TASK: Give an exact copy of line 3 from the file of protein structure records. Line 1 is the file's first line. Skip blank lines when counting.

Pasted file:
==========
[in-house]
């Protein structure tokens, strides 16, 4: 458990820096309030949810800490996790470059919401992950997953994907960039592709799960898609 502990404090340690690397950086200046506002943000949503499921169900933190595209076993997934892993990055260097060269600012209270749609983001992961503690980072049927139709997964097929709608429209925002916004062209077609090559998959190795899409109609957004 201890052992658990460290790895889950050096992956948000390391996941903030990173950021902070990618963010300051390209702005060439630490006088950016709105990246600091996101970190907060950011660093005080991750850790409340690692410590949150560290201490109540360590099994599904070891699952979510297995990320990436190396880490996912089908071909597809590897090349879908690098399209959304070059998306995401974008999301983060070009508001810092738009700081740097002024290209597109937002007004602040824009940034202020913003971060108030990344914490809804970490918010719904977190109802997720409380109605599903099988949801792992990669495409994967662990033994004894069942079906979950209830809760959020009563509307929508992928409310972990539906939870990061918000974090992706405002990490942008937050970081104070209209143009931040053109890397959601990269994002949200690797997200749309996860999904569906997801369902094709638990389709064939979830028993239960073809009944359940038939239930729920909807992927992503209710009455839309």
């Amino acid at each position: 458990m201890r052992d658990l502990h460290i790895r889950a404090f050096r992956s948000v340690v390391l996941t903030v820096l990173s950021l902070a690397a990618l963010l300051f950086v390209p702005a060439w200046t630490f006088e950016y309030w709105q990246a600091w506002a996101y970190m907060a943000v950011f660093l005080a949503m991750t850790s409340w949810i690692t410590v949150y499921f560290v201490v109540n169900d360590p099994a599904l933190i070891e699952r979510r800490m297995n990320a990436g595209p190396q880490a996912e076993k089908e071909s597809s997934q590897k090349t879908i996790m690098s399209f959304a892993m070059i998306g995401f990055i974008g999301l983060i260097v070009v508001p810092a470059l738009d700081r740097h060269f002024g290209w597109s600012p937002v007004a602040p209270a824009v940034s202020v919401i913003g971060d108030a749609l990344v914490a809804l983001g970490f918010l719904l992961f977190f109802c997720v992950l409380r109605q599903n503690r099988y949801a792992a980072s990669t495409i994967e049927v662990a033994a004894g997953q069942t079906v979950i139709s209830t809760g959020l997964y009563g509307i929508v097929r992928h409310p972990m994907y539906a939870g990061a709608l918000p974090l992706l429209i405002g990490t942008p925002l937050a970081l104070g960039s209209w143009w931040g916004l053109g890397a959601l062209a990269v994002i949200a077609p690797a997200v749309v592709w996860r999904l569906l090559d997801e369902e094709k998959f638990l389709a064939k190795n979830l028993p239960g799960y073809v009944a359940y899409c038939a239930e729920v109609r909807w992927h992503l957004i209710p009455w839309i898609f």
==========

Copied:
């Amino acid at each position: 458990m201890r052992d658990l502990h460290i790895r889950a404090f050096r992956s948000v340690v390391l996941t903030v820096l990173s950021l902070a690397a990618l963010l300051f950086v390209p702005a060439w200046t630490f006088e950016y309030w709105q990246a600091w506002a996101y970190m907060a943000v950011f660093l005080a949503m991750t850790s409340w949810i690692t410590v949150y499921f560290v201490v109540n169900d360590p099994a599904l933190i070891e699952r979510r800490m297995n990320a990436g595209p190396q880490a996912e076993k089908e071909s597809s997934q590897k090349t879908i996790m690098s399209f959304a892993m070059i998306g995401f990055i974008g999301l983060i260097v070009v508001p810092a470059l738009d700081r740097h060269f002024g290209w597109s600012p937002v007004a602040p209270a824009v940034s202020v919401i913003g971060d108030a749609l990344v914490a809804l983001g970490f918010l719904l992961f977190f109802c997720v992950l409380r109605q599903n503690r099988y949801a792992a980072s990669t495409i994967e049927v662990a033994a004894g997953q069942t079906v979950i139709s209830t809760g959020l997964y009563g509307i929508v097929r992928h409310p972990m994907y539906a939870g990061a709608l918000p974090l992706l429209i405002g990490t942008p925002l937050a970081l104070g960039s209209w143009w931040g916004l053109g890397a959601l062209a990269v994002i949200a077609p690797a997200v749309v592709w996860r999904l569906l090559d997801e369902e094709k998959f638990l389709a064939k190795n979830l028993p239960g799960y073809v009944a359940y899409c038939a239930e729920v109609r909807w992927h992503l957004i209710p009455w839309i898609f």